For example, a tale she tells about Coco Chanel and Helena Rubinstein staring each other down in her apartment is probably true. Whereas an anecdote about a tense time in a Paris movie theater -- she sat clutching a armrest only to realize, at movie's end, that she was actually grasping the head of Josephine Baker's pet cheetah -- is surely apocryphal. Vreeland knew just how far she could stretch the truth.
In fact her motto as fashion editor underscores the way she lived her life: "Give 'em what they never knew they wanted."
As one-woman shows go, Full Gallop is a mixed bag. On the one hand, the character is choice. Delgado, a genius at transforming herself, clearly enjoys the histrionic terrain of the role. Dressed in a black pantsuit and white ivory bangles -- and is that a tiger's tooth on the gold chain? -- she moves through the living-room set like... well, like she owns the place. (Even the actress' elegant, oversize hands conspire to become a perfect physical match for Vreeland's elegant, larger-than-life personality.) The GableStage space, with its 138 seats, is exactly right for the intimate tone of the show. And Delgado is working here with director Joseph Adler, another topnotch South Florida talent. Personally I would have bought a ticket just to eavesdrop on the rehearsal process.
Full Gallop has Vreeland address us directly, no apology. Given the editor's megalomaniac personality, it's not hard to imagine that she just might have had a little theater auditorium off one side of her living room. Throughout the show Vreeland communicates with her maid Yvonne (Mimi Lutz), who's not seen on stage; we only hear her voice over the apartment's intercom system. The trajectory of the show follows Vreeland's ever-fizzling attempt to put on a dinner party, as guests cancel (or just disappear, in one case) and groceries are hard to come by at the last minute.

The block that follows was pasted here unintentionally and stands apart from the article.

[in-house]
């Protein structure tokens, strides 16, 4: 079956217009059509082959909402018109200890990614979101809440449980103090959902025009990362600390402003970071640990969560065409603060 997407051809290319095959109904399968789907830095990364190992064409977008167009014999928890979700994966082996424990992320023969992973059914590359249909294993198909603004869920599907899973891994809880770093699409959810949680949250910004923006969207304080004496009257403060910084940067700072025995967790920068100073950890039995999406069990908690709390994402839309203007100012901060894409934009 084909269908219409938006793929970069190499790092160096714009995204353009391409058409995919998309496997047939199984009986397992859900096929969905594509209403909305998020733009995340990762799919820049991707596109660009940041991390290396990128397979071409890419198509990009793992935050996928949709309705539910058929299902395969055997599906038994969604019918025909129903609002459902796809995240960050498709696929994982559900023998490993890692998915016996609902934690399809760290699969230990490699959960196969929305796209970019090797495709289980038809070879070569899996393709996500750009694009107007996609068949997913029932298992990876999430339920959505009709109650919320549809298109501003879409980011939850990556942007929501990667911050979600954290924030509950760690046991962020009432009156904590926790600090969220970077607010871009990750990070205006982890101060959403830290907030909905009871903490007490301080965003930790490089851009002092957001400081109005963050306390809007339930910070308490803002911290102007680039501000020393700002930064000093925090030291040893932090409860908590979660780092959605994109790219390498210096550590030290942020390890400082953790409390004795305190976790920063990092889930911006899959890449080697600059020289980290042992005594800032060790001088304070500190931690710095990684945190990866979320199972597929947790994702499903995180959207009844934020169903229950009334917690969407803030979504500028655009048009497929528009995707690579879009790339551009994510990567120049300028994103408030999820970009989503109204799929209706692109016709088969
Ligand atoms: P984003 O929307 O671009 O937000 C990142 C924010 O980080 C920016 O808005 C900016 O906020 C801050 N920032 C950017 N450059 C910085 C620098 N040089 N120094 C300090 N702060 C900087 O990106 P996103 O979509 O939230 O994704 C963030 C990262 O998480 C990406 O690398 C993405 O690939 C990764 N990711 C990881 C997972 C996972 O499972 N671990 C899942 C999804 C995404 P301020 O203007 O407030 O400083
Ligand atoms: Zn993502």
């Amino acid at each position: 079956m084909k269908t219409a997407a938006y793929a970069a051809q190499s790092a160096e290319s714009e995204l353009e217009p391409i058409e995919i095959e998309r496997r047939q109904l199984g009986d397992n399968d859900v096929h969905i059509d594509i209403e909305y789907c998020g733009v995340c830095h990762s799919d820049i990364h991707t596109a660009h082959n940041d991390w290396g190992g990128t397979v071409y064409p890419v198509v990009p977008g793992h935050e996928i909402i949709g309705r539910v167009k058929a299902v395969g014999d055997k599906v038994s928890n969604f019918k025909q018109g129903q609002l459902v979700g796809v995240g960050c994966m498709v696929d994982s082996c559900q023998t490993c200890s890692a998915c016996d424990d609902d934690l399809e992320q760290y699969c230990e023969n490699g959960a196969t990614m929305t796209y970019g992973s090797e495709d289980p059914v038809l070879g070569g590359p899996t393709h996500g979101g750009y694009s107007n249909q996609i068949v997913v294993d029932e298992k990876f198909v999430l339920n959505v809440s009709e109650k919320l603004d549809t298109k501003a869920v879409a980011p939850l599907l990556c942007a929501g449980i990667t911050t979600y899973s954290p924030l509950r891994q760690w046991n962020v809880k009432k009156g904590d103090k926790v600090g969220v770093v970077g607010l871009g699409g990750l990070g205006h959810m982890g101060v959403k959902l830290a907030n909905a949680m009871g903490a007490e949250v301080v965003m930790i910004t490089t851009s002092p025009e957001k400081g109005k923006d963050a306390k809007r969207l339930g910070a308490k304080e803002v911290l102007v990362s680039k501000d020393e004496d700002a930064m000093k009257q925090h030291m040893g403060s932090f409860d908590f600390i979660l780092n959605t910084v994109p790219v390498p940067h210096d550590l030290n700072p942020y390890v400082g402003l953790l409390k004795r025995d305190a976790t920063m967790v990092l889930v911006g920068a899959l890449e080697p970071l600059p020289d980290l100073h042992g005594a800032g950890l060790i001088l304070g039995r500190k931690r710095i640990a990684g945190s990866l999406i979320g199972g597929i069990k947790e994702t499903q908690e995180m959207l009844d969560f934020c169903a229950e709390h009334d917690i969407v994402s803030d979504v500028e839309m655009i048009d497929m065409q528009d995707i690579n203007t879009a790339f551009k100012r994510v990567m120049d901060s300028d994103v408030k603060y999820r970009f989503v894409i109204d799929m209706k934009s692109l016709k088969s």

On the other hand, the show holds few surprises. We all know Vreeland got back up on the horse that was her career and took off, full gallop. (She went on to become consultant to the Costume Institute at the Metropolitan. Meanwhile, Grace Mirabella replaced her at Vogue.) She's not a tragic figure in any respect, certainly not like the Truman Capote of Tru, who spends Christmas Eve alone. We never believe that Diana Vreeland is not going to survive her disastrous dinner party, nor that, even after getting her pink slip from Conde Nast, she's parting with her last dime.
Because there's not much at stake, Full Gallop is a tame ride. To her credit Delgado resists milking for melodrama the show's few momentary dips into real emotion. Vreeland's façade softens only once or twice, when she talks about the love she had for her husband. We sense that her marriage is one area of her life in which Vreeland didn't exaggerate. She really was in love every day. When she describes Reid dying of cancer, Delgado lets Vreeland's mask slip a nearly imperceptible inch or two. Her face quivers and then she moves on. She's captivating. Better yet she makes Vreeland much more than the sum of her fabulous epigrams, which is exactly how Diana Vreeland would have styled herself.
Written by Mark Hampton and Mary Louise Wilson. Directed by Joseph Adler. Starring Judith Delgado and Mimi Lutz. Through May 30. GableStage at the Biltmore, 1200 Anastasia Ave., Coral Gables, 305-445-1119.
Get the Arts & Culture Newsletter
Find out about upcoming performances, exhibitions, openings and special events happening in the South Florida art and theater scene.